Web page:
Have bike design improvements resulted in faster times on the bike course at the Ironman World Championships in Kona?
When Jack Mott of Austin Tri Cyclist wrote a very provocative data crunch after the 2014 Ironman World Championships, he theorized that pro Ironman athletes have been getting progressively faster on the bike course in Kona, thanks to improvements in bike design. To test this theory, he compared the average bike split of the top 10 finishers in Kona every year since 1988. Then he ran another comparison of the fastest bike splits for each year. It's a compelling argument, but there could be a few other factors that influence the times from year to year.
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There's no such thing as a "fast bike." There are bikes that are built to move fast, but they only do that when people pedal them hard enough. There are bikes that make it easier to go fast, either by reducing aerodynamic or gravitational resistance, but that's the key thing to remember. A bike can get lighter or more aero, but how fast it goes is up to you.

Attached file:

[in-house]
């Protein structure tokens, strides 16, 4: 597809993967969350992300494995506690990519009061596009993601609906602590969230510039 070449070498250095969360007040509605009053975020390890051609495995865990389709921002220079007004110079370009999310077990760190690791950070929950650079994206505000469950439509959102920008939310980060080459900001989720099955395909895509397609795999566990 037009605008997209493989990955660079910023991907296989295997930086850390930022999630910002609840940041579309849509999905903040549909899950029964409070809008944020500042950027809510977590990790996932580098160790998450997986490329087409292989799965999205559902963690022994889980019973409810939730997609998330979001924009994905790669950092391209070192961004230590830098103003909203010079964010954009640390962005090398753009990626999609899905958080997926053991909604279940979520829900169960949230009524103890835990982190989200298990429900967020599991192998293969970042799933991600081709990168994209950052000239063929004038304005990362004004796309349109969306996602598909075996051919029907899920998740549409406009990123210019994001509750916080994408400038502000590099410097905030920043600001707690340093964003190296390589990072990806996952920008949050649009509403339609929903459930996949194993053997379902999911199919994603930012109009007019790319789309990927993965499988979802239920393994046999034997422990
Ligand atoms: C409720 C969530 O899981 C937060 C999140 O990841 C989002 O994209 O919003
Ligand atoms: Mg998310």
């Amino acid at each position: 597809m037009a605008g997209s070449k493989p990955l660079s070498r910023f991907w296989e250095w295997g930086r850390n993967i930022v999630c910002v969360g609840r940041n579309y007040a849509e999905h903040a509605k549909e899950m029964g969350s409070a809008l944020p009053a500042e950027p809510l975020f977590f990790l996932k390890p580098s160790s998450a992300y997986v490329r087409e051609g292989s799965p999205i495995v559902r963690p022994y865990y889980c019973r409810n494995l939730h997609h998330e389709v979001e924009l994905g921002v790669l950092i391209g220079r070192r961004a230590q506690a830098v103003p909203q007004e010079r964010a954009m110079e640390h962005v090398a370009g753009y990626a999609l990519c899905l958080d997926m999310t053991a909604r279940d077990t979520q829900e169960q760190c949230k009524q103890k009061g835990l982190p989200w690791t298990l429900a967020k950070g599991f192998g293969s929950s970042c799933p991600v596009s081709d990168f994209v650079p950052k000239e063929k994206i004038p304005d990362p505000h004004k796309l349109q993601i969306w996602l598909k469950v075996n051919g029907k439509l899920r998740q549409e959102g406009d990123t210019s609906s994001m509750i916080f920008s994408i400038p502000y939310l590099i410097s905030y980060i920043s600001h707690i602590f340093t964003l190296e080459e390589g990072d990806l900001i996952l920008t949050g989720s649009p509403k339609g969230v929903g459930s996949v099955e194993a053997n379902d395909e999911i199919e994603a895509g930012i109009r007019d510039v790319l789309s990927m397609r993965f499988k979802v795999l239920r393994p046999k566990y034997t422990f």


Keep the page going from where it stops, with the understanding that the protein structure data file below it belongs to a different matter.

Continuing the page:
That means there's an alternate theory to Mott's: Instead of bikes getting more aero, athletes are actually generating more power. We all know that today's triathlon bikes are undoubtedly better than those of 1988. Yet it also seems reasonable that the athletes of today are better as well. So really it must be some combination of man and machine. But what's the ratio of improvement?
Comparing the top 10 Kona finishers each year between 1988 and 2014, Mott found that average bike splits have dropped from 283.7 to 275.4 minutes in the last 26 years. There are two ways of viewing this. The easier way is to think of it in terms of overall time savings. Scott Molina finished the bike leg of the 1988 Ironman Championship in 4:36:50, or 277 minutes. Sebastian Kienle finished this year in 4:20:46, or 261 minutes. The difference between their times is 16 minutes, which is 5.8 percent of Molina's time. In this view, the question is whether Kienle's bike is 5.8 percent "better" than Molina's.